As doctors, we are committed to providing quality, equitable care to all patients, but if we listen to our patients, it quickly becomes clear: women aren’t getting proper treatment. They go undiagnosed even when they have serious conditions, face insensitive care from providers, and rely on tests, medications, and devices designed with men’s bodies in mind. Worst of all, women are regularly told that their symptoms are made up, an expression of psychological dysfunction. We may not call it hysteria anymore, but we still treat women as though they are a lesser class of person.
To provide women with competent, compassionate care, we need to rethink what happens in our exam rooms and during the research process – and we need to listen to women. The following cases are just the tip of the iceberg when it comes to how healthcare is failing women.
More Than Period Pain
Menstrual pain can be a serious problem for women, keeping them from participating in daily life for several days each month. This is what happened to Katy Seppi when she first got her period; she regularly missed school during her teen years due to the pain. Over the next 20 years, doctors dismissed her symptoms as ovulation, irritable bowel syndrome, and even psychological problems. It was only when Seppi struggled to get pregnant that her symptoms were properly addressed. She had endometriosis.
Endometriosis, a condition characterized by the growth of endometrial cells outside the uterus, affects 1 in 10 women and it goes far beyond a case of bad cramps. Seppi’s doctors missed the mark because it can also cause gastrointestinal symptoms, pain with intercourse, and, of course, infertility. But if so many women have it, why is endometriosis so widely ignored?
The simple answer to this question is that, as doctors, we don’t have a good understanding of endometriosis. Like other conditions that predominately affect women, there’s little research money available, and since women’s pain is commonly undertreated, doctors find it easy to ignore their complaints as malingering. If we accept that women’s pain is real, though, we’re obligated to run tests and provide treatments. And we’re responsible for cutting down the time to diagnosis – on average, women with endometriosis wait 8.5 years from onset to diagnosis, and that’s unacceptable.
Talking about menstrual symptoms can be stigmatizing, but there’s a whole specialty committed to reproductive health, which is why, inside the exam room, other symptoms can be much more embarrassing to discuss. For example, imagine being a 19-year-old girl with hair loss, fainting, rashes, and fatigue. While the latter symptoms are worrying, hair loss is embarrassing for a teenage girl – for women of any age, really. But it can also be a symptom of a serious health problem, so it’s important to address.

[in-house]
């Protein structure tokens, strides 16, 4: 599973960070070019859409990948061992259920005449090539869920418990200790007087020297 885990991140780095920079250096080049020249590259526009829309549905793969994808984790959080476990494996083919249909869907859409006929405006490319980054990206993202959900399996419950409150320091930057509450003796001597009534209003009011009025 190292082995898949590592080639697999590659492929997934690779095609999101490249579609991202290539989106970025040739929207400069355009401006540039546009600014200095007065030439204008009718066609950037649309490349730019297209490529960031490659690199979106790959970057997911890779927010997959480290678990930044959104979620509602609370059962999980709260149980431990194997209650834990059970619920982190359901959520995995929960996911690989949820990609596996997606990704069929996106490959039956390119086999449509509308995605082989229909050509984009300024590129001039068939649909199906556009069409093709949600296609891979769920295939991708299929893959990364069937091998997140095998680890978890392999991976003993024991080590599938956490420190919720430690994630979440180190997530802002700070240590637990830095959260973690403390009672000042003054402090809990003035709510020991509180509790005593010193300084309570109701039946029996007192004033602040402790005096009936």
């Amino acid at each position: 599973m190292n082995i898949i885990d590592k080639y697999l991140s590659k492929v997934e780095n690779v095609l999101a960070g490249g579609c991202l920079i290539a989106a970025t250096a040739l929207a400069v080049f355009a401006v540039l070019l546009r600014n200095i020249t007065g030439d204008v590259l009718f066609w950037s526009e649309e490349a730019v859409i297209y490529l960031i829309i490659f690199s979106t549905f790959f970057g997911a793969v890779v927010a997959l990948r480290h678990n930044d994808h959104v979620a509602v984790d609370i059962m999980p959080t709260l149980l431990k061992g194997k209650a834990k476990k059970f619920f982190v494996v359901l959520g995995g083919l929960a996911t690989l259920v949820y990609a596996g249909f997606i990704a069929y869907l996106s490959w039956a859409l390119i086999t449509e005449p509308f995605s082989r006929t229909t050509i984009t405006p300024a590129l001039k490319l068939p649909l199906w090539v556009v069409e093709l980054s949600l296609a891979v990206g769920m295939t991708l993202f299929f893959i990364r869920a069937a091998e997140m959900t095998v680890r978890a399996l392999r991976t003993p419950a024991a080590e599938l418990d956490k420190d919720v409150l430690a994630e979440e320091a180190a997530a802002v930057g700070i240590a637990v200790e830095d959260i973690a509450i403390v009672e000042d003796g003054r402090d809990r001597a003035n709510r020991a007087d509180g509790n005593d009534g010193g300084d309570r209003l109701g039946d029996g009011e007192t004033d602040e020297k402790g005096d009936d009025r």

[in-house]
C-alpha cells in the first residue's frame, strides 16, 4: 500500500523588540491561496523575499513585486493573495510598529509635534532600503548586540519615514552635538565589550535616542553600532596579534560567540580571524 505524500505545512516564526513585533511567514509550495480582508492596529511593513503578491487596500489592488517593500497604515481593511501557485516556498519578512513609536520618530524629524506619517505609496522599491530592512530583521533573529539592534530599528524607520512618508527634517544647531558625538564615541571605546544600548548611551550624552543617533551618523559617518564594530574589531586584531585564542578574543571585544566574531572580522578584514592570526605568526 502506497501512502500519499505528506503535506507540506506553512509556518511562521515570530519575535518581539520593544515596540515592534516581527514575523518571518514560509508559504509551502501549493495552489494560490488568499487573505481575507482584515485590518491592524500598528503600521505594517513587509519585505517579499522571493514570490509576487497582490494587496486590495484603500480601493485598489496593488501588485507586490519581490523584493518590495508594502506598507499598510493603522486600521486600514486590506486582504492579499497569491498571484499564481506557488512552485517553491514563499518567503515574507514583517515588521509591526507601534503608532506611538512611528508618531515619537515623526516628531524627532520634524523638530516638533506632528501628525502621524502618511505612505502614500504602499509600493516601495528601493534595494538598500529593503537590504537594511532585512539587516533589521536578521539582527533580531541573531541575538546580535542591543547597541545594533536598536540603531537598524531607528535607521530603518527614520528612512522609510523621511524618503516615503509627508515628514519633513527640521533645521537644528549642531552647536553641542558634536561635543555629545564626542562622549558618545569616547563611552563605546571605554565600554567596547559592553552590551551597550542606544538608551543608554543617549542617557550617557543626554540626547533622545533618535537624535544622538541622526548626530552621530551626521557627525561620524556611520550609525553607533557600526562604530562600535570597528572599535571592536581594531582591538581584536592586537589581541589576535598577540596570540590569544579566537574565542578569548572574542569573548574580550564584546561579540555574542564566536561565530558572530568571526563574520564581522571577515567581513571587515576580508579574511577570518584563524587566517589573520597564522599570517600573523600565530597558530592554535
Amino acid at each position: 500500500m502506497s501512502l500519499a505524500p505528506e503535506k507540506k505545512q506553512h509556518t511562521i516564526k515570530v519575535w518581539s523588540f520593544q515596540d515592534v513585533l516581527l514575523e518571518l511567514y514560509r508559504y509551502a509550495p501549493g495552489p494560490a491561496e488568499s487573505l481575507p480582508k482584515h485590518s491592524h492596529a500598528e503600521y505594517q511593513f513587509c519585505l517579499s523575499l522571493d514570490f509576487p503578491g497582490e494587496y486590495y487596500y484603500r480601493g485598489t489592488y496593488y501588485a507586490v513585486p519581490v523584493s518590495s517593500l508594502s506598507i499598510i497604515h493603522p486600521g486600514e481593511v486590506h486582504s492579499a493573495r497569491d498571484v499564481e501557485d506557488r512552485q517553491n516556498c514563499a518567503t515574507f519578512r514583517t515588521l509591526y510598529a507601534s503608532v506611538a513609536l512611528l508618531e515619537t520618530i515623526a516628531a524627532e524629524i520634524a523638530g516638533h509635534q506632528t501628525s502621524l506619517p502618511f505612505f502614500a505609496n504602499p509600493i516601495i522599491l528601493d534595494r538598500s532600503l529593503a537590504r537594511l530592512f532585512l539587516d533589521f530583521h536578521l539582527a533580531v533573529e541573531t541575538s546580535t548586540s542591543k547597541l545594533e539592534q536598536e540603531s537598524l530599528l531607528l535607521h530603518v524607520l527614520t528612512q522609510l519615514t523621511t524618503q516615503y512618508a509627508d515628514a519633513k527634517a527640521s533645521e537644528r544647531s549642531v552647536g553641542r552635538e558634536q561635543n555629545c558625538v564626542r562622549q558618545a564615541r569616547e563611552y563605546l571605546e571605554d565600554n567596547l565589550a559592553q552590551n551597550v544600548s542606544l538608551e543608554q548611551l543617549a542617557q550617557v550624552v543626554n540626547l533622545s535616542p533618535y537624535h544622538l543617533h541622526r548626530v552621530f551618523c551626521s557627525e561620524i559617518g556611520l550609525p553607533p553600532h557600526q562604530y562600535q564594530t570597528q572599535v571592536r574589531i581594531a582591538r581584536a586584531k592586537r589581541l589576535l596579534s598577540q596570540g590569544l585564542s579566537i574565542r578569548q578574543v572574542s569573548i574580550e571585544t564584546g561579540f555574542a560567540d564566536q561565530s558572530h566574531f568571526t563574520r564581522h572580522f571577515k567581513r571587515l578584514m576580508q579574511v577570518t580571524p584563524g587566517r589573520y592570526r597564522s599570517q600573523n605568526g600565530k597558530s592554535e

Unlike men, most of whom experience some degree of hair loss, typically due to androgenetic alopecia (male pattern baldness), hair loss in women is less common; about 30% experience it at some point in their lifetime. This may be due to hormone imbalances, stress, or even styling habits, but hair loss can also be a sign of a thyroid disorder, anemia, lupus, or a skin disorder. These conditions can be serious if they’re not treated properly.
If we want patients to discuss sensitive symptoms, we need to build a sense of trust from the first visit, and that goes both ways. Our patients need to trust us, but we also need to trust and believe our patients. This can be a big leap because, as the health writer Maya Dusenbery reports, medicine suffers from a trust gap – a tendency for doctors to criticize and doubt women rather than affirm and empathize with them.
We will only be able to provide women with higher quality care if we think about the problem from a systemic angle. Just as we can only provide care to patients from minority populations by learning culturally competent care practices, we can only support women by learning gender-specific healthcare approaches. Countless health conditions, especially autoimmune diseases, predominately affect women, and women are also exclusively impacted by high maternal mortality rates in the US. We aren’t doing our best for 50% of the population.
As with so many other issues, women’s voices are silenced in medical offices and overlooked in research; it often takes a dramatic failure to realize how serious a mistake that is. Women are suffering and living in shame because of conditions we could diagnose and alleviate, but only if we open our doors and think critically about how women’s health is different from that of men.